In the Star Trek universe, Sarek is a Vulcan ambassador who also happens to be the father of Mr. Spock. The character is played by actor Mark Lenard (who also portrays the Romulan commander in the original series episode "Balance of Terror"), and first appears in the TOS episode "Journey to Babel" (Stardate 3842.3, aired November 17th 1967).

Sarek was born on Vulcan in 2164, and died in 2368; at 202 years of age. He married three times, and had two sons. One with his first wife (a Vulcan princess), Sybok, born in 2224. His wife died shortly after Sybok's birth, and Sarek remarried with the human Amanda Grayson in 2229; his second son, Spock, was born the year thereafter.

Sarek was never close to any of his children though, and broke all contact with Spock when the latter joined Starfleet instead of studying at the Vulcan Science Academy. However, after Spock saved his father's life through a blood transfusion during the USS Enterprise's transport of ambassadors to the Babel Conferences, they came on better terms with each other.

Finally though, all contact between the two was broken in the beginning of the 24th century; over the Cardassian issue. At about the same time, Sarek's second wife Amanda died, and he once again remarried, with a human woman named Perrin.

Sarek was diagnosed with Bendii syndrome in 2366 and finally died at his home on Vulcan in 2368.


Sources: and memory.

Sarek national park

go back to National Parks of Sweden

One of the original nine national parks of Sweden designated by the government in 1909, Sarek's national park is located in the Jokkmokk district in the northernmost part of Swedish Lapland, just south of the national park Stora sjöfallet. Located between the source-lakes of the Greater Lule River and the Smaller Lule River, the park covers an area of 1,970 square kilometers (760 square miles), making it the second largest in the country. It is dominated by some of the largest mountains in the country and generally unforgiving terrain.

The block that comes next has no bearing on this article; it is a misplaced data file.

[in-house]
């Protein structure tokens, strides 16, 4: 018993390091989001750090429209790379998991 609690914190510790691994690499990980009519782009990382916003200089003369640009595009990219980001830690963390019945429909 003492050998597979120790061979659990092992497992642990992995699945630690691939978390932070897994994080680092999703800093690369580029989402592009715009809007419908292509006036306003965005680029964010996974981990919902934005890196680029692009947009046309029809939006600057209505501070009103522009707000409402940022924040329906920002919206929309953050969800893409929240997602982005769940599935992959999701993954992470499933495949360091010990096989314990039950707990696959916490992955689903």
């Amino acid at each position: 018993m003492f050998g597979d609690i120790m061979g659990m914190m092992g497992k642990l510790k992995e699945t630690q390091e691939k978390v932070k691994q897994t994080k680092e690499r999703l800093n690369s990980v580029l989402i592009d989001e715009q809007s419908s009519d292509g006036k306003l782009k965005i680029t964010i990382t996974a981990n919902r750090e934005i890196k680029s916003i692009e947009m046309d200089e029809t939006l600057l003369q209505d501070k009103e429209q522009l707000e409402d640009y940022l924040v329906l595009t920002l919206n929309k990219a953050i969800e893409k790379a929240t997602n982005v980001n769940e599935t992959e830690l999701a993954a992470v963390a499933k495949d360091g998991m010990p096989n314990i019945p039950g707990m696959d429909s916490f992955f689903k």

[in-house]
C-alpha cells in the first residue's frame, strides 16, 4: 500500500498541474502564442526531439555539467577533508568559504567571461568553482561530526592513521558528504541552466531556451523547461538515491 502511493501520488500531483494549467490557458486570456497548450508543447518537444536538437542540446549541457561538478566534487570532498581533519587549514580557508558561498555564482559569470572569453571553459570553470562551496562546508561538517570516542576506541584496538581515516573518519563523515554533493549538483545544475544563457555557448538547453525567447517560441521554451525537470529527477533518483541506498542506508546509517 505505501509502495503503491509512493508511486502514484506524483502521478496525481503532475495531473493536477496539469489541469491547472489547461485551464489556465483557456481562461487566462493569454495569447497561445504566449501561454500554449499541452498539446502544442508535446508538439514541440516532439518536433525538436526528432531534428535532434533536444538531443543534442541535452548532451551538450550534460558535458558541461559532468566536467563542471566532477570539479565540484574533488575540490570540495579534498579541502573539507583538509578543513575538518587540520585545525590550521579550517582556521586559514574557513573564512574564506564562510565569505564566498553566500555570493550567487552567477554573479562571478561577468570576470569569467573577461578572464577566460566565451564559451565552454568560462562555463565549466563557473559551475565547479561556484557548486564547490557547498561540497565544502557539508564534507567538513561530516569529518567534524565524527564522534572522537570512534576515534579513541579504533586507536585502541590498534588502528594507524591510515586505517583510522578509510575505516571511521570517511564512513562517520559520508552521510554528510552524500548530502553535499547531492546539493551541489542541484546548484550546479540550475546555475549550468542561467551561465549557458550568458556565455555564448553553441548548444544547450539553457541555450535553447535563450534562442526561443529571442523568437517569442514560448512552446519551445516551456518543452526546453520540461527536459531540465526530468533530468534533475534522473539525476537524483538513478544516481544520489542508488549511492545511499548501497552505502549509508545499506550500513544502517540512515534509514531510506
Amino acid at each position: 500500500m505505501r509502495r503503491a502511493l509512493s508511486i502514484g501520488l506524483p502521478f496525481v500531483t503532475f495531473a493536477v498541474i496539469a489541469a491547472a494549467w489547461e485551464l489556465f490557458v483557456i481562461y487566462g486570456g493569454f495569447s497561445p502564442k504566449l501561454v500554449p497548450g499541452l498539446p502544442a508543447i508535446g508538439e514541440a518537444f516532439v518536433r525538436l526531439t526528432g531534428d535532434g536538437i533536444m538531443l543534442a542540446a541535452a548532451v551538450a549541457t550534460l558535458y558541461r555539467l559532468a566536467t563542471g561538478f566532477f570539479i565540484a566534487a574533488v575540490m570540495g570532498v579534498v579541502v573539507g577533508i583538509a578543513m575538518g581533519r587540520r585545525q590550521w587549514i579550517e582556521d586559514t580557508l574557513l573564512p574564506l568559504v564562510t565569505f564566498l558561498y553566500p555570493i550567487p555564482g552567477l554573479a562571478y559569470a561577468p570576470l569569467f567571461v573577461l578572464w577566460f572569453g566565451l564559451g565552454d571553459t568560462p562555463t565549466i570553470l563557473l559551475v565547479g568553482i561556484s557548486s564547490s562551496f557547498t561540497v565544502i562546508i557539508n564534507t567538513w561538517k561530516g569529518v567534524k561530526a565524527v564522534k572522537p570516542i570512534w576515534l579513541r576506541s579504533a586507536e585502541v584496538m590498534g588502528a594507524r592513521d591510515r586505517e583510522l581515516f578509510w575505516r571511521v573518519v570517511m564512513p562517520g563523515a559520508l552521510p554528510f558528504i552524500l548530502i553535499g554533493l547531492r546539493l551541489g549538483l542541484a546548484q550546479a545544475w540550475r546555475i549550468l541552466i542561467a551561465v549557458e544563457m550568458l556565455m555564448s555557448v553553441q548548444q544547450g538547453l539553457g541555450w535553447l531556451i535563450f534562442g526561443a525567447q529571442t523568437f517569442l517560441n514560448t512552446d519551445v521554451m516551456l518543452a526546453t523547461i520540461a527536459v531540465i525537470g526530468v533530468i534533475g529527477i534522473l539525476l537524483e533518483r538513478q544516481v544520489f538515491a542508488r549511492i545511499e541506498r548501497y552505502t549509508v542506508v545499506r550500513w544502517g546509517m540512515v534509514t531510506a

The King's Trail (Kungsleden), a 440-kilometer (275 miles) hiking trail beginning at Abisko and terminating at Hemavan touches the southeastern border of the park, but apart from this, the park is not a hospitable environment for tourists other than highly experienced mountaineers and wildlife experts. The northernmost part of the park is accessible by boat from Ritsem, north of the Akkajaure mountain.

Though the park contains no facilities and very few bridges, it has a vast variety of natural features for those experienced enough to enjoy it. Narrow valleys are surrounded by sharp mountain peaks, which are tall by Swedish standards, reaching over 2,000 meters (6560 feet) above sea level.

Rivers rage freely and flood often, and rapidly changing weather poses a threat to the inexperienced visitor, as do frequently occurring avalanches and fierce blizzards during the winter. As large parts of the park consist of some one hundred glaciers and several mountain peaks above the tree line, there is little life here, but in the Rapa delta, animal life is thriving.